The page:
As news of the latest insurance mega-merger between Marsh and JLT begins to settle, StrategicRISK spoke to PARIMA chairman Franck Baron to get his thoughts on what this means for risk managers.
Earlier this week, Marsh & McLennan Companies (MMC) and Jardine Lloyd Thompson Group (JLT) shocked the market with news of a $5.6b merger deal, wholly approved by both boards.
Upon the announcement of the deal, MMC president and chief executive officer, Dan Glaser, said: “The acquisition of Jardine Lloyd Thompson creates a compelling value proposition for our clients, our colleagues and our shareholders. The complementary fit between our companies creates a platform to deliver exceptional service to clients and opportunities for our colleagues.”
Keen to find out how this may help or harm the market, StrategicRISK spoke to PARIMA chairman Franck Baron who said the deal is ”no surprise as market consolidation is expected,” adding ”Organic growth is not robust enough to satisfy financial markets expectations,” especially with cash flow easily available.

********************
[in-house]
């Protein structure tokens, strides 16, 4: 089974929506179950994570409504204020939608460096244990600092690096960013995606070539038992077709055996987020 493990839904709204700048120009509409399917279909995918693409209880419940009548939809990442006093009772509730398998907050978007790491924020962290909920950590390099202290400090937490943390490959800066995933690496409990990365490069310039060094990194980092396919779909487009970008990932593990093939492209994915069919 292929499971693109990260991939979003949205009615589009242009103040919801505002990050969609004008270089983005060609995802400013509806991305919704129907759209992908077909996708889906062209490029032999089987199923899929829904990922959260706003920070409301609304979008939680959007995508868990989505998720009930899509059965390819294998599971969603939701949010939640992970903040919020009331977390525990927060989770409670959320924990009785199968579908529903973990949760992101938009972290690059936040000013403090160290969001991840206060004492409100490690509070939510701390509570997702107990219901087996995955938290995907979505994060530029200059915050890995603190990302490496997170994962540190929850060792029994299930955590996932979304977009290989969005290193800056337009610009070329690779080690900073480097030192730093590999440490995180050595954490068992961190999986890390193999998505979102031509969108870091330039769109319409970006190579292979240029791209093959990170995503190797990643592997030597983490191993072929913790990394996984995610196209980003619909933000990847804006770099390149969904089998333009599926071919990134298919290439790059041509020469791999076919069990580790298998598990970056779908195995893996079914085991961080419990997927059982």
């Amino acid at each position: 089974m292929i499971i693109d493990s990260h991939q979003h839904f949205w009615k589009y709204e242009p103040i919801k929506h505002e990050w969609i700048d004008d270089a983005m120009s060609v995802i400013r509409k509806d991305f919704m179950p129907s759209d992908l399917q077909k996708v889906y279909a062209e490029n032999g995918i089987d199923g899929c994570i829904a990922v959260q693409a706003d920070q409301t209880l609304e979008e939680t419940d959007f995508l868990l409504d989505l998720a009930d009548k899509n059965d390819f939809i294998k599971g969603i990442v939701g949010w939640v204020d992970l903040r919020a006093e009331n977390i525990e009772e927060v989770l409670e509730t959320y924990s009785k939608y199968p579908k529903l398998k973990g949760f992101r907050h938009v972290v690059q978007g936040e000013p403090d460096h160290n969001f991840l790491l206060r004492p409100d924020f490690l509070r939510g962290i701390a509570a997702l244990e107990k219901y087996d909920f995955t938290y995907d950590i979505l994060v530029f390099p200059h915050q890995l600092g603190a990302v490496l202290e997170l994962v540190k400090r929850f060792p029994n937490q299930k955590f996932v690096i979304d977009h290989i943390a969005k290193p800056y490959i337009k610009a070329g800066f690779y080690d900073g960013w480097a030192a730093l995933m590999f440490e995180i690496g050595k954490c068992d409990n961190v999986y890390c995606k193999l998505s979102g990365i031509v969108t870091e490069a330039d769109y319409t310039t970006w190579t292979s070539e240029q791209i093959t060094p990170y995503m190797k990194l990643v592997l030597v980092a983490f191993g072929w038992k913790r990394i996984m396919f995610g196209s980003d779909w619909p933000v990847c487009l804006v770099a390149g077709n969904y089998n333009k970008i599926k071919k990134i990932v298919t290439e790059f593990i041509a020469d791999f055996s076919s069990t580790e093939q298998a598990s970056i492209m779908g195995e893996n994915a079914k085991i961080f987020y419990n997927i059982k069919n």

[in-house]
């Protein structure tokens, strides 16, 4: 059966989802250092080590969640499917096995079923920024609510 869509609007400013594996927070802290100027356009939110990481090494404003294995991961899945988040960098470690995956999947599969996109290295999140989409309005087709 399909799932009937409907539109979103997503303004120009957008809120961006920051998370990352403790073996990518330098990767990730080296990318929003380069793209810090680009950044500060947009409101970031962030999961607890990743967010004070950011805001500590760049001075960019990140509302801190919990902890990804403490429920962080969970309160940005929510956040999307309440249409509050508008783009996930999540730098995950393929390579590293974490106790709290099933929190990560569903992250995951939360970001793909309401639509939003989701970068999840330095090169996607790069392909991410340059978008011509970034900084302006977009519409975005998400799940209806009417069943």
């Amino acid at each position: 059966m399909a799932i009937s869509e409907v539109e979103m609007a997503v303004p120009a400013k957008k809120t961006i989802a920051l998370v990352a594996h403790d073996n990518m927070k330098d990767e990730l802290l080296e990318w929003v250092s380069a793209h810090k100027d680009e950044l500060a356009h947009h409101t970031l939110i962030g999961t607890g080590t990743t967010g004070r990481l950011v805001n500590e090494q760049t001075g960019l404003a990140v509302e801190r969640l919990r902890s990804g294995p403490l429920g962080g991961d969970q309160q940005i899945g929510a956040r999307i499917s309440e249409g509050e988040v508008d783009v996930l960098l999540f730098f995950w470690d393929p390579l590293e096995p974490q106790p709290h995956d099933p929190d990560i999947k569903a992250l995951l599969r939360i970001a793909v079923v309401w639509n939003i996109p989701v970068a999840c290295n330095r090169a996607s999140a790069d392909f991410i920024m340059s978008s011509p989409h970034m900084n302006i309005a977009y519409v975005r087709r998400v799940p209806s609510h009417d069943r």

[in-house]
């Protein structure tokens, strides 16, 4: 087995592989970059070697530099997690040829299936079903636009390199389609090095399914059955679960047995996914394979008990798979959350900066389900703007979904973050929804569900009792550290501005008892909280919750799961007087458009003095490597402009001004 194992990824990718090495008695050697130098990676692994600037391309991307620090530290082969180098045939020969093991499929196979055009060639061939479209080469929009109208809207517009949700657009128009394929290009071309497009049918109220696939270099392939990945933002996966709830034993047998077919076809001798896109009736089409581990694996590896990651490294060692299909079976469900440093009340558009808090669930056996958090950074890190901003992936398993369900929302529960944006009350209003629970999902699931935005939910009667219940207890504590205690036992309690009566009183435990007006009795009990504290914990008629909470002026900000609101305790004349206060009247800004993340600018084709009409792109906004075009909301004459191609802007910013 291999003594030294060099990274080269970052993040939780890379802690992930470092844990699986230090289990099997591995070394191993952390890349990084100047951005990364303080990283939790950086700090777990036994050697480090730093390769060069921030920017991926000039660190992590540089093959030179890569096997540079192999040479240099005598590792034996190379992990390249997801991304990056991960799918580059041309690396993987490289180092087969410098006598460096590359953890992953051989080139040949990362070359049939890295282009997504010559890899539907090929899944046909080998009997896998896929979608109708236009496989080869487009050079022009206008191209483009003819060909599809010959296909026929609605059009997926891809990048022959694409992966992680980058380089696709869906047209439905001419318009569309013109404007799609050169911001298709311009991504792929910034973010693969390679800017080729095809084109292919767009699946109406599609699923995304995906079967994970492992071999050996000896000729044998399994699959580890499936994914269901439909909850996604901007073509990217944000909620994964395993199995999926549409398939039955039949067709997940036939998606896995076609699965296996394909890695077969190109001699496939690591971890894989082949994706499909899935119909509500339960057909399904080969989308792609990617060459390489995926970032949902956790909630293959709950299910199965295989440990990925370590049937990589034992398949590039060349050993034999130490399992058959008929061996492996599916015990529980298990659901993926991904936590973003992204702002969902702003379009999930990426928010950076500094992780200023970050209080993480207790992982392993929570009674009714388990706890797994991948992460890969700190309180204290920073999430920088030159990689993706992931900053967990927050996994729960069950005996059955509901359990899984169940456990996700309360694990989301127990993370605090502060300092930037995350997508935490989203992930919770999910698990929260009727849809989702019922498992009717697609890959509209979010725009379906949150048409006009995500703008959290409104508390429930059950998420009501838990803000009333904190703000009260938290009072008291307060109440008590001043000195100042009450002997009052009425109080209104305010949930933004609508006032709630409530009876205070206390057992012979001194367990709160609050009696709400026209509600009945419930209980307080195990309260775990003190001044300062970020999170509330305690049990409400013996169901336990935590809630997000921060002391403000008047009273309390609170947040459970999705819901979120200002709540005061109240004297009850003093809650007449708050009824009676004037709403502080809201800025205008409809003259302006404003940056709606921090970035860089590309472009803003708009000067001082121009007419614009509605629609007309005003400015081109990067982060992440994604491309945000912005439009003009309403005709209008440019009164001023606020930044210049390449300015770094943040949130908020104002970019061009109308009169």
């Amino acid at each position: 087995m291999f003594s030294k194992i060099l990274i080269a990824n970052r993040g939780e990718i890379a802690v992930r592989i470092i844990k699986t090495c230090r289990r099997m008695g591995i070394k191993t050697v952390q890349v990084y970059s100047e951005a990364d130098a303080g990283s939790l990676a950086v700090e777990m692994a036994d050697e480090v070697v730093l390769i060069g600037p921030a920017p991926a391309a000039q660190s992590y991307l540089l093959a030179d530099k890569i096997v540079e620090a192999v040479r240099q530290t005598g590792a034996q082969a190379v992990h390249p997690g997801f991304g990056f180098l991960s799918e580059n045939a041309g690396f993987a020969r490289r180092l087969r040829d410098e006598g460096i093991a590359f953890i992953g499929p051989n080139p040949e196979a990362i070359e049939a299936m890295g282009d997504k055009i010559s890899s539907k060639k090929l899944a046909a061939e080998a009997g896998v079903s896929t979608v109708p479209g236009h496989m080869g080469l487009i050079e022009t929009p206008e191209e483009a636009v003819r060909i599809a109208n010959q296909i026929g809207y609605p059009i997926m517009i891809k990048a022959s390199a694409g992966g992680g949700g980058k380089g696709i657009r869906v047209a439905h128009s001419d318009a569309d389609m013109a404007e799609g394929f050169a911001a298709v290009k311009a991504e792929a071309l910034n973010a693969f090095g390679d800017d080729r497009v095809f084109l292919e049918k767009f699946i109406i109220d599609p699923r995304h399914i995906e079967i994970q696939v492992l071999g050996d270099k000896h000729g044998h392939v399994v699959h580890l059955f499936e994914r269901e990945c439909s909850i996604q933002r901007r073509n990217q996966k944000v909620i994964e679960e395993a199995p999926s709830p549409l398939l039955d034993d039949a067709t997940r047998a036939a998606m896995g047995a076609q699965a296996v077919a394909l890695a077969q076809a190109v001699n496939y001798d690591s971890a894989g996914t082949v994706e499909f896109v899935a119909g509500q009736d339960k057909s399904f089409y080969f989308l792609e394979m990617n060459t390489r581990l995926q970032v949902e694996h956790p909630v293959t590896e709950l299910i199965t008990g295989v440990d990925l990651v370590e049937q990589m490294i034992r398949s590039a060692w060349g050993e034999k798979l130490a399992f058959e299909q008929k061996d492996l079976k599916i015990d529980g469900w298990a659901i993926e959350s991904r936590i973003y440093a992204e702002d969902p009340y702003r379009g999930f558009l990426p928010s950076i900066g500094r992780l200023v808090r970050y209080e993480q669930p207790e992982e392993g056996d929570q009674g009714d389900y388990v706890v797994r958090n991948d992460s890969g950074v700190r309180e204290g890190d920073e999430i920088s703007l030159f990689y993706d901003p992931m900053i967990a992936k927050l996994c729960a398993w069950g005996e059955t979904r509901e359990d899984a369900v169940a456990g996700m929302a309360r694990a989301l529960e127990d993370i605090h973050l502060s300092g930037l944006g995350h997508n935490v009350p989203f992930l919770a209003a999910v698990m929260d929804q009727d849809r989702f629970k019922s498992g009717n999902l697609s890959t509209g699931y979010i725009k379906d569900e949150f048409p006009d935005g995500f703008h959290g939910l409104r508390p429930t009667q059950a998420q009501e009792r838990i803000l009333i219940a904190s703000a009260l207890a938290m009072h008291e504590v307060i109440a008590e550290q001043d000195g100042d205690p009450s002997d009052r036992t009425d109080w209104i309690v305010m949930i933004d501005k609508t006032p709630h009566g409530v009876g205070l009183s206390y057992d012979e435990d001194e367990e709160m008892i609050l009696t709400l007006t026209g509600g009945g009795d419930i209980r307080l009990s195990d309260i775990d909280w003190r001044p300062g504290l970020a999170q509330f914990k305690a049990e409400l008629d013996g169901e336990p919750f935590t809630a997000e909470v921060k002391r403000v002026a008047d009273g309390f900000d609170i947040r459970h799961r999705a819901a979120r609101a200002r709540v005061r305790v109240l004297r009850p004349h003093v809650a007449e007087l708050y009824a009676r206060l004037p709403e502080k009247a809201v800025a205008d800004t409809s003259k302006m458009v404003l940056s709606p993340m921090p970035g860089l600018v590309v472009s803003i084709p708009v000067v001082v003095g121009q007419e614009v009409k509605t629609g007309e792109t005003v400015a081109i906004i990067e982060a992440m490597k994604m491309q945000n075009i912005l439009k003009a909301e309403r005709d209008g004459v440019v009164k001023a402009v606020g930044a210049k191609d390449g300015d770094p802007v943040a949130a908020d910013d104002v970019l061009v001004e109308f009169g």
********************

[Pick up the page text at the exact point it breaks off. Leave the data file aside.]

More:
”Brokerage firms are still in search for a reinvented business model. Where to invest next? Employee benefits, for example, seems to be the new frontier but so far this expansion is producing mixed experiences: e.g. AON/Hewitt, WTW where the articulation of brokerage operations remains unclear.”
”JLT was perceived as too big for a specialised broker and too small to compete with the 3 jumbos, especially in markets such as North America.,” Baron added.
But Baron also warned that mega-deals between insurance and broking giants, such as the recent AXA/XL Catlin merger, means ”there is a risk that such demanding process will divert resources and focus on internal matters rather than the needs of their clients.”
”Consistency and access to expertise and market leverage are key across Asia-Pacific. Those objectives should not be impacted by firms seeking ’synergies’ and focus on efficiency gains and too demanding profitability goals.
However, it is not all bad news for the market as Baron said these M&A cycles also highlight the need for and relevance of niche/specialty/boutique-type of brokers. ”The support needed by risk managers calls for specialised expertise and attention to the specificities of each client. This is especially true in a very changing risk environment.”
“Of course, some ripple effects are expected which should further nurture this acquisition trend. Financial markets and shareholders will probably pressure the leading industry players to develop similar growth strategies,” Baron added.